I am considering the use of potentially hundreds of threads to implement tasks that manage devices over a network.
This is a C++ application running on a powerpc processor with a linux kernel.
After an initial phase when each task does synchronization to copy data from the device into the task, the task becomes idle, and only wakes up when it receives an alarm, or needs to change some data (configuration), which is rare after the start phase. Once all tasks reach the "idle" phase, I expect that only a few per second will need to wake.
So, my main concern is, if I have hundreds of threads will they have a negative impact on the system once they become idle?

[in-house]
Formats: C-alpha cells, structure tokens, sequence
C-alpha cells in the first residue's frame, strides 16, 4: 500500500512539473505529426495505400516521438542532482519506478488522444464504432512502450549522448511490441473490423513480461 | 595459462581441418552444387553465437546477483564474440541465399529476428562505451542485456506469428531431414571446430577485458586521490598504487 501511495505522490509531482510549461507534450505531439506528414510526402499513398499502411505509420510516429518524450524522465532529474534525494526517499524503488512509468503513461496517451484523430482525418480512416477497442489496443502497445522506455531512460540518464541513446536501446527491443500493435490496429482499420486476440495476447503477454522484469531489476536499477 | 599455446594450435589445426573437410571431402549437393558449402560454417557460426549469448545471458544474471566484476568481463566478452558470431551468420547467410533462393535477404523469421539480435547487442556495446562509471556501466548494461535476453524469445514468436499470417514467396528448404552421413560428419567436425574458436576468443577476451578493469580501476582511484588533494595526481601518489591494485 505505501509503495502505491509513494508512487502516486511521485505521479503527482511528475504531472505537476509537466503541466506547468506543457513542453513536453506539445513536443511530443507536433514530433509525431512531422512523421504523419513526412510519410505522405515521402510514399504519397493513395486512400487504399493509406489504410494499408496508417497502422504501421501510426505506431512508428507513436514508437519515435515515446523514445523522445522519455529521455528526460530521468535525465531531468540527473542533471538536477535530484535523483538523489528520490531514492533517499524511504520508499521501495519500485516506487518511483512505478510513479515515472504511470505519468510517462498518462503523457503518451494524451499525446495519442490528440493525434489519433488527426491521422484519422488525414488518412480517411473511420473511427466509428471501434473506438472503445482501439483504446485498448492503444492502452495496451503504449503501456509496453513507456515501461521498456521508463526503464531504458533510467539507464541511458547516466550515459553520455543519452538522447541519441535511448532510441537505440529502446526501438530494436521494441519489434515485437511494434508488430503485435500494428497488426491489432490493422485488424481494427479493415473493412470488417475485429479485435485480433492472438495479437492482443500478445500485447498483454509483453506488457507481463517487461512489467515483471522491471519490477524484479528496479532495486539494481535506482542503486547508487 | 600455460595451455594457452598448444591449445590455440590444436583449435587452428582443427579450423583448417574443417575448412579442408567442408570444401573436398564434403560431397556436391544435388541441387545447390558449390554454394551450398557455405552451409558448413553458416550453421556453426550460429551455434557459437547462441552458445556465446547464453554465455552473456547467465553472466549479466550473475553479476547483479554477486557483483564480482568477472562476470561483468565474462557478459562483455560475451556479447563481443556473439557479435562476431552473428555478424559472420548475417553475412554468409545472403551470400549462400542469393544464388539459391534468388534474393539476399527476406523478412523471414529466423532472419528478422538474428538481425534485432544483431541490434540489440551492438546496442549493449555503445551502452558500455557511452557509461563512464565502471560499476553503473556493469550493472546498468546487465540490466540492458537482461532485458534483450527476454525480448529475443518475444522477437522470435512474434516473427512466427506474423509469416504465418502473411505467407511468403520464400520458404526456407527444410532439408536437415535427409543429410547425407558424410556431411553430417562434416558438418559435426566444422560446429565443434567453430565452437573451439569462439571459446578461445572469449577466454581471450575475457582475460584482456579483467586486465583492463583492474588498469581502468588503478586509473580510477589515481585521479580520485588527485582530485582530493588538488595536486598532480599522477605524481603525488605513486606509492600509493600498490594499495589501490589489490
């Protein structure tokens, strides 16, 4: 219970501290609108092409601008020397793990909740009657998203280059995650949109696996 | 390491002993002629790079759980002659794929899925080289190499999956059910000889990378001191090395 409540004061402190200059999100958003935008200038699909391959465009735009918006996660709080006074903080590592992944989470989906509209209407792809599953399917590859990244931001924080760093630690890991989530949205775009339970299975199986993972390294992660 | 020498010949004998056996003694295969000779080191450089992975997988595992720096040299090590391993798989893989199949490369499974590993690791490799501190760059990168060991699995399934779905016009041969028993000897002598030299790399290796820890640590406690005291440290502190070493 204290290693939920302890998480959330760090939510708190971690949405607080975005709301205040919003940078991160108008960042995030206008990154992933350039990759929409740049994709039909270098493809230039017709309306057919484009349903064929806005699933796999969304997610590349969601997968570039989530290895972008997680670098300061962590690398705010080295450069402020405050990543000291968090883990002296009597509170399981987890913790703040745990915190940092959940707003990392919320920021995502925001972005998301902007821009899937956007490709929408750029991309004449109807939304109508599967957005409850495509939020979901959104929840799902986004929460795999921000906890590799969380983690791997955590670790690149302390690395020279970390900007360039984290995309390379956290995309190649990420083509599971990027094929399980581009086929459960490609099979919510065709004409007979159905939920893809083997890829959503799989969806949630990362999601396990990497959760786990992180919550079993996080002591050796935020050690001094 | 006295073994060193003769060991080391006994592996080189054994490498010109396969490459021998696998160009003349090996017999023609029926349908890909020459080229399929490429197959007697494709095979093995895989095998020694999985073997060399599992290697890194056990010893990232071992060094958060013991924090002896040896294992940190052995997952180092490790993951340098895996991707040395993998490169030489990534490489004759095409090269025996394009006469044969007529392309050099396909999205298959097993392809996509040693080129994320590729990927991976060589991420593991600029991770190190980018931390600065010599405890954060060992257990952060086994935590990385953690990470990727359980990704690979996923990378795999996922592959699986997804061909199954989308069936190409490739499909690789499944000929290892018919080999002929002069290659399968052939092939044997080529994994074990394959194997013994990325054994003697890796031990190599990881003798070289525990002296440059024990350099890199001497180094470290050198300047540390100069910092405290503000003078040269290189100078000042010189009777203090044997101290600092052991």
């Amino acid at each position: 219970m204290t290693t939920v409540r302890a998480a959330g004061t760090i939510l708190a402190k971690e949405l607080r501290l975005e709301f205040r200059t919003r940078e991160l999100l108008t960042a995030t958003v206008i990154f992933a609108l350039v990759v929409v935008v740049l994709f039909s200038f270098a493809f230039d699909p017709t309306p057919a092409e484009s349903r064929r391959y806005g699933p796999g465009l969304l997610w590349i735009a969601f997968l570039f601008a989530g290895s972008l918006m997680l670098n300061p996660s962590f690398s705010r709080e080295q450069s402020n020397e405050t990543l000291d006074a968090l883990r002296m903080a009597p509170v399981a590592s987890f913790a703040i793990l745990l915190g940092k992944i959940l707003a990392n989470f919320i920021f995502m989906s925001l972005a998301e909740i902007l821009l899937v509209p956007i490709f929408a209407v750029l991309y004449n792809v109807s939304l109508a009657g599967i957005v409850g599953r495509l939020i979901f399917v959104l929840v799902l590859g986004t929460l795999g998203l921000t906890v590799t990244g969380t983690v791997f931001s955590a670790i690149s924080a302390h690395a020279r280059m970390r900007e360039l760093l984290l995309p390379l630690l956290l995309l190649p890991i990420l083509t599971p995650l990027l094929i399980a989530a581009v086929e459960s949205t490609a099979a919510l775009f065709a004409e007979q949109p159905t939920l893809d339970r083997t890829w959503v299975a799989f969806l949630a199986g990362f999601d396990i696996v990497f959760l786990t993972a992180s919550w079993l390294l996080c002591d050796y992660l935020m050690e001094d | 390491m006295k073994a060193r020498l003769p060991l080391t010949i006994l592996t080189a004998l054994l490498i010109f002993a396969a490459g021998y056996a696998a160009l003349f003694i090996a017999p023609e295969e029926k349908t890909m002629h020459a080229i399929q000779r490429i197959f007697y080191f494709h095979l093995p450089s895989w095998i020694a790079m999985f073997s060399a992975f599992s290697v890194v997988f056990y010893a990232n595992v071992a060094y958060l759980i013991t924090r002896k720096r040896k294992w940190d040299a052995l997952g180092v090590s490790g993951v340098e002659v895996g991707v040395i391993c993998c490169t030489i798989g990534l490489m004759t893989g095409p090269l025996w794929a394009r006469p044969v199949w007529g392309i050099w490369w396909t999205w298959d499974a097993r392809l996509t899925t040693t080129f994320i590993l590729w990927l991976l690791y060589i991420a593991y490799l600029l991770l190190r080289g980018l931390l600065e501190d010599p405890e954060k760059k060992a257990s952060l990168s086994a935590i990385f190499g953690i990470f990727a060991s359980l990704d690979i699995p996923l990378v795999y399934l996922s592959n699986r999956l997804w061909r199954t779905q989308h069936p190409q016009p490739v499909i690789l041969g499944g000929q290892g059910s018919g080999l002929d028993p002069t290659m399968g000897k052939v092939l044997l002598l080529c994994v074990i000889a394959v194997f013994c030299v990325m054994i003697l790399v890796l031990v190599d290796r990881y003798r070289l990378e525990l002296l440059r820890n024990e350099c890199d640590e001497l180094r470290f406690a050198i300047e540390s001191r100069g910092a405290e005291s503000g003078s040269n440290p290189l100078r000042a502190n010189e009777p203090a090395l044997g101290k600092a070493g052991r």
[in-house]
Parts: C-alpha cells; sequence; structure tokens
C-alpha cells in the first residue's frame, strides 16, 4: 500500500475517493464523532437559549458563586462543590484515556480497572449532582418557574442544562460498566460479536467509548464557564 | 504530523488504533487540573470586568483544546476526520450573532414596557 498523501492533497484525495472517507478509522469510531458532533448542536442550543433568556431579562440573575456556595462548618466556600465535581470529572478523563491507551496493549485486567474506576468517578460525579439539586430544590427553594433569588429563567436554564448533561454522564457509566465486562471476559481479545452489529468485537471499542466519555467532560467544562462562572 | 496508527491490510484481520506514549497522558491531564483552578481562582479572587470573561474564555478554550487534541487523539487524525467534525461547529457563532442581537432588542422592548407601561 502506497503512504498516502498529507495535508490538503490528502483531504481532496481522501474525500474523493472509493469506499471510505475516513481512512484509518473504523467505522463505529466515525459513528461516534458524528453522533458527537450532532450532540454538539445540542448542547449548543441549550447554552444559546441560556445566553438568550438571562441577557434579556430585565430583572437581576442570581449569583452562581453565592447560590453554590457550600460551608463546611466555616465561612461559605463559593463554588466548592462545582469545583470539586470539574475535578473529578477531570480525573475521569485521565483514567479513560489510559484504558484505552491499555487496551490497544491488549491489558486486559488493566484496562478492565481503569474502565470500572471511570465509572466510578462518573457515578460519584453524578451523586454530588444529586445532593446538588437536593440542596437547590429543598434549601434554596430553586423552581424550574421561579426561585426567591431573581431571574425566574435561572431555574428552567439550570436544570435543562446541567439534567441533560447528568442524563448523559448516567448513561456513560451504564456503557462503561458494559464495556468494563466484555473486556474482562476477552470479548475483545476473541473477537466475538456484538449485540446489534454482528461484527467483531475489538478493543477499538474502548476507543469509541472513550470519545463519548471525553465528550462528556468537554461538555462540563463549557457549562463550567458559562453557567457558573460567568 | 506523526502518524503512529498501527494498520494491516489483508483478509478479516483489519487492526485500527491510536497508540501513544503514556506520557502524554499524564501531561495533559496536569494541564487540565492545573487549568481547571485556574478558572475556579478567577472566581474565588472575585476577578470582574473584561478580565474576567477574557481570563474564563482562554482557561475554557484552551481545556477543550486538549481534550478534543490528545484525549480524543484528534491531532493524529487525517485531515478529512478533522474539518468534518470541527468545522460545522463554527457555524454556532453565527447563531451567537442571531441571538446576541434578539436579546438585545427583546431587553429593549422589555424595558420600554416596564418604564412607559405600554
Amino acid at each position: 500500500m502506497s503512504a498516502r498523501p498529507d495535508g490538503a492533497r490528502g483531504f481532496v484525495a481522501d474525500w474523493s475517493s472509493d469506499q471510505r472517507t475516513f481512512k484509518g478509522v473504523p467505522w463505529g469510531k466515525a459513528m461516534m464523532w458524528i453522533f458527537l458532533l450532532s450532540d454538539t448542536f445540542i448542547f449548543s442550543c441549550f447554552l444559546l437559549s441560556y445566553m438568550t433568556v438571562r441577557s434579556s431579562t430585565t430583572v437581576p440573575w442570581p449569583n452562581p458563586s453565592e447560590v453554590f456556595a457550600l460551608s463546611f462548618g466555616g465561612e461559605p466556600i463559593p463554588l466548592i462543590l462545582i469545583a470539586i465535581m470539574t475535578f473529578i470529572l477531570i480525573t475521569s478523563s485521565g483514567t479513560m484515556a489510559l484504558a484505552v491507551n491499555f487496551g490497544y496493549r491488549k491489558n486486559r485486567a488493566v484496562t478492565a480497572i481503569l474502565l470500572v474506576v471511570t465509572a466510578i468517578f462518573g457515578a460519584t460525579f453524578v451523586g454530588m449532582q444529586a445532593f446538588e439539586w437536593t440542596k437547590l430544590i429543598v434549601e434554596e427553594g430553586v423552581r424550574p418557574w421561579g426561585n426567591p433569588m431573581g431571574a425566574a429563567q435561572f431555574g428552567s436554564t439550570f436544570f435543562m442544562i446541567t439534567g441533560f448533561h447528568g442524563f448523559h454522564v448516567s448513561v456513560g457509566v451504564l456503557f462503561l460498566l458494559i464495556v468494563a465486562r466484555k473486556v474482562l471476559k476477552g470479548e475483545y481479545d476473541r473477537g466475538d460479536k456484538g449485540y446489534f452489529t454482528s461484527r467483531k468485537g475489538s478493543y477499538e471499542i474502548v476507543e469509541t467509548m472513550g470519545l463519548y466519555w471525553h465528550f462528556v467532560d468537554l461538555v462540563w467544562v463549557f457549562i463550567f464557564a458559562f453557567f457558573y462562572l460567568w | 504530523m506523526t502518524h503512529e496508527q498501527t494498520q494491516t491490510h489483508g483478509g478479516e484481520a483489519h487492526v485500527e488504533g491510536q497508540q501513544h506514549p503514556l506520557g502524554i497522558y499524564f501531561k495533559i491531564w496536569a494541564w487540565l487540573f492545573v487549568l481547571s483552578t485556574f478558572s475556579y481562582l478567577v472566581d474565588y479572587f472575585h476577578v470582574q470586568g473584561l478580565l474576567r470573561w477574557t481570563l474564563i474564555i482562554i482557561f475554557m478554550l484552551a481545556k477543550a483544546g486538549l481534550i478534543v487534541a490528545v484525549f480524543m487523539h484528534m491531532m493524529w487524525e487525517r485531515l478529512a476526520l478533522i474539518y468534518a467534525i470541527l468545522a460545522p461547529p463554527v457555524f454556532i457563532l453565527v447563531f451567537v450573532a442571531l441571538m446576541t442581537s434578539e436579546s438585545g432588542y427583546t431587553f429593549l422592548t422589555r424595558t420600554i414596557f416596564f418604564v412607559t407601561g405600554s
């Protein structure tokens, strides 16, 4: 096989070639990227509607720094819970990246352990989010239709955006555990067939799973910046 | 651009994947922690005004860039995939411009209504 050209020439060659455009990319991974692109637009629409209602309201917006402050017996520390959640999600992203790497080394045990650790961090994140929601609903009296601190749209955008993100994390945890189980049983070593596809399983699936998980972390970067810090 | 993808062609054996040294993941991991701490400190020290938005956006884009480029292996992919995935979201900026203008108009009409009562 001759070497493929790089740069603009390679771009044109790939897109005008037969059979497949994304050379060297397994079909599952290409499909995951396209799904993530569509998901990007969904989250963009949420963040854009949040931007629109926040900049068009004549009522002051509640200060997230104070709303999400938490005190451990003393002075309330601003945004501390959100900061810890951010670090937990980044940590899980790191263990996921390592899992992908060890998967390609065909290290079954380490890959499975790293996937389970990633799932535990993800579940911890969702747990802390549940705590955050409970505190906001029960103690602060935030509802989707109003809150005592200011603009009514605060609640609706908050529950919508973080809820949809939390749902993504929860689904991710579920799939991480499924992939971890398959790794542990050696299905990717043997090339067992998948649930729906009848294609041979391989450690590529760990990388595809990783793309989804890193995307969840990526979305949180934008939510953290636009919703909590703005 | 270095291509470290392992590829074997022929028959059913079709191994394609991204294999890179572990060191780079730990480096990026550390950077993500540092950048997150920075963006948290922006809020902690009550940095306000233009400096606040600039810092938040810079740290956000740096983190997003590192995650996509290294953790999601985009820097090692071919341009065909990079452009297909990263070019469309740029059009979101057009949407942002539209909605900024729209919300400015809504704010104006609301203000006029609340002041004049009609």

I'm updating the question based on the answers that I got. Thanks guys. So it seems that having a ton of threads idling (IO blocked, waiting, sleeping, etc), per se , will not have an impact on the system in terms of responsiveness. Of course, they will spend extra money for each thread's stack and TLS data but that's okay as long as we throw more memory at the thing (making it more €€€)
But then, other issues have to be accounted for. Having 100s of threads waiting will likely increase memory usage on the kernel, due to the need of wait queues or other similar resources. There's also a latency issue, which looks non-deterministic. To check the responsiveness and memory usage of each solution one should measure it and compare.
Finally, the whole idea of hundreds of threads that will be mostly idling may be modeled like a thread pool. This reduces a bit of code linearity but dramatically increases the scalability of the solution and with propper care can be easily tunable to adjust the compromise between performance and resource usage.
I think that's all. Thanks everyone for their input.